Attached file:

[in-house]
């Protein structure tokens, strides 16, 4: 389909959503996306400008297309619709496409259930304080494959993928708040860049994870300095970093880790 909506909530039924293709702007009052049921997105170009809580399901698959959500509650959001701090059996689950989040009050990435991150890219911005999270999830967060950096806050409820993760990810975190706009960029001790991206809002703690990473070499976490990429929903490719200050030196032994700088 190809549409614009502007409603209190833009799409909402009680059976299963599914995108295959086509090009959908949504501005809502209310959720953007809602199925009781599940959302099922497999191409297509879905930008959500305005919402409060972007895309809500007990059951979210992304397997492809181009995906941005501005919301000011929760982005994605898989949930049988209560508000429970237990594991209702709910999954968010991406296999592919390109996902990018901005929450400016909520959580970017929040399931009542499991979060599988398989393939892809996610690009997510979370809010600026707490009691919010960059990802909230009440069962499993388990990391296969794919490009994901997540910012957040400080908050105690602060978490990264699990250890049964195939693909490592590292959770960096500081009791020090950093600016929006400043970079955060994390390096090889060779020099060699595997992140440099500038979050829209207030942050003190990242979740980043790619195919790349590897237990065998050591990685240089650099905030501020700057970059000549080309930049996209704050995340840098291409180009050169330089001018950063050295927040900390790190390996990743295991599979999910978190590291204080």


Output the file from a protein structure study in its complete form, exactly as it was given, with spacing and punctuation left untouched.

[in-house]
């Protein structure tokens, strides 16, 4: 389909959503996306400008297309619709496409259930304080494959993928708040860049994870300095970093880790 909506909530039924293709702007009052049921997105170009809580399901698959959500509650959001701090059996689950989040009050990435991150890219911005999270999830967060950096806050409820993760990810975190706009960029001790991206809002703690990473070499976490990429929903490719200050030196032994700088 190809549409614009502007409603209190833009799409909402009680059976299963599914995108295959086509090009959908949504501005809502209310959720953007809602199925009781599940959302099922497999191409297509879905930008959500305005919402409060972007895309809500007990059951979210992304397997492809181009995906941005501005919301000011929760982005994605898989949930049988209560508000429970237990594991209702709910999954968010991406296999592919390109996902990018901005929450400016909520959580970017929040399931009542499991979060599988398989393939892809996610690009997510979370809010600026707490009691919010960059990802909230009440069962499993388990990391296969794919490009994901997540910012957040400080908050105690602060978490990264699990250890049964195939693909490592590292959770960096500081009791020090950093600016929006400043970079955060994390390096090889060779020099060699595997992140440099500038979050829209207030942050003190990242979740980043790619195919790349590897237990065998050591990685240089650099905030501020700057970059000549080309930049996209704050995340840098291409180009050169330089001018950063050295927040900390790190390996990743295991599979999910978190590291204080």